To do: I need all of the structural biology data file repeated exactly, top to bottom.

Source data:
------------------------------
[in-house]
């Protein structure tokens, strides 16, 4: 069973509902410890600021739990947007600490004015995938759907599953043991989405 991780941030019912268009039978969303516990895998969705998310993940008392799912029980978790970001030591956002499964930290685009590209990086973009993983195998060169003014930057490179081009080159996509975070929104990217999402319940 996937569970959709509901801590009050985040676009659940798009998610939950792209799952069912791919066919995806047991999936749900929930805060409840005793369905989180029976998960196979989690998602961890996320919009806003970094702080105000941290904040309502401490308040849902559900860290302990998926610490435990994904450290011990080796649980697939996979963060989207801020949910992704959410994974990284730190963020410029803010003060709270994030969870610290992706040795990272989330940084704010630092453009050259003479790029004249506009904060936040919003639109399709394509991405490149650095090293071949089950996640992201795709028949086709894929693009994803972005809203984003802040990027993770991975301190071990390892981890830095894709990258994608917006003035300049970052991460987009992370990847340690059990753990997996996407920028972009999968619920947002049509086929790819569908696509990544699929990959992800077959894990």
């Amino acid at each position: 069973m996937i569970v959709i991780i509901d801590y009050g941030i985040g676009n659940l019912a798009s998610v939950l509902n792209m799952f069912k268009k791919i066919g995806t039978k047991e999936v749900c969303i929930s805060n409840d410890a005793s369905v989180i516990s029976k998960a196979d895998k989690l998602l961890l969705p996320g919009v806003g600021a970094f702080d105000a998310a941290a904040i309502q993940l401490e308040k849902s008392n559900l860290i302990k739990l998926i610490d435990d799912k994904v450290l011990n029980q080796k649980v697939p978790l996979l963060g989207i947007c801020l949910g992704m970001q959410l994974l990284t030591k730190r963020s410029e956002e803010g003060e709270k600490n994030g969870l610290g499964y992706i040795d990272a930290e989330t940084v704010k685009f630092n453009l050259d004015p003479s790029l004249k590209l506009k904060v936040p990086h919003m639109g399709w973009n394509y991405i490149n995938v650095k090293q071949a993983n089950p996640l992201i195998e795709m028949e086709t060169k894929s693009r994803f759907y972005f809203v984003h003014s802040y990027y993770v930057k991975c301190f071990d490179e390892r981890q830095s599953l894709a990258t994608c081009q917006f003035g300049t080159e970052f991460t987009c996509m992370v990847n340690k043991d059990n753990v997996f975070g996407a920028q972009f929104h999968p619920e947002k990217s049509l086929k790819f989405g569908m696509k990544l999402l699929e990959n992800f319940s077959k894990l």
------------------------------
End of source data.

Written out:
[in-house]
């Protein structure tokens, strides 16, 4: 069973509902410890600021739990947007600490004015995938759907599953043991989405 991780941030019912268009039978969303516990895998969705998310993940008392799912029980978790970001030591956002499964930290685009590209990086973009993983195998060169003014930057490179081009080159996509975070929104990217999402319940 996937569970959709509901801590009050985040676009659940798009998610939950792209799952069912791919066919995806047991999936749900929930805060409840005793369905989180029976998960196979989690998602961890996320919009806003970094702080105000941290904040309502401490308040849902559900860290302990998926610490435990994904450290011990080796649980697939996979963060989207801020949910992704959410994974990284730190963020410029803010003060709270994030969870610290992706040795990272989330940084704010630092453009050259003479790029004249506009904060936040919003639109399709394509991405490149650095090293071949089950996640992201795709028949086709894929693009994803972005809203984003802040990027993770991975301190071990390892981890830095894709990258994608917006003035300049970052991460987009992370990847340690059990753990997996996407920028972009999968619920947002049509086929790819569908696509990544699929990959992800077959894990």
């Amino acid at each position: 069973m996937i569970v959709i991780i509901d801590y009050g941030i985040g676009n659940l019912a798009s998610v939950l509902n792209m799952f069912k268009k791919i066919g995806t039978k047991e999936v749900c969303i929930s805060n409840d410890a005793s369905v989180i516990s029976k998960a196979d895998k989690l998602l961890l969705p996320g919009v806003g600021a970094f702080d105000a998310a941290a904040i309502q993940l401490e308040k849902s008392n559900l860290i302990k739990l998926i610490d435990d799912k994904v450290l011990n029980q080796k649980v697939p978790l996979l963060g989207i947007c801020l949910g992704m970001q959410l994974l990284t030591k730190r963020s410029e956002e803010g003060e709270k600490n994030g969870l610290g499964y992706i040795d990272a930290e989330t940084v704010k685009f630092n453009l050259d004015p003479s790029l004249k590209l506009k904060v936040p990086h919003m639109g399709w973009n394509y991405i490149n995938v650095k090293q071949a993983n089950p996640l992201i195998e795709m028949e086709t060169k894929s693009r994803f759907y972005f809203v984003h003014s802040y990027y993770v930057k991975c301190f071990d490179e390892r981890q830095s599953l894709a990258t994608c081009q917006f003035g300049t080159e970052f991460t987009c996509m992370v990847n340690k043991d059990n753990v997996f975070g996407a920028q972009f929104h999968p619920e947002k990217s049509l086929k790819f989405g569908m696509k990544l999402l699929e990959n992800f319940s077959k894990l």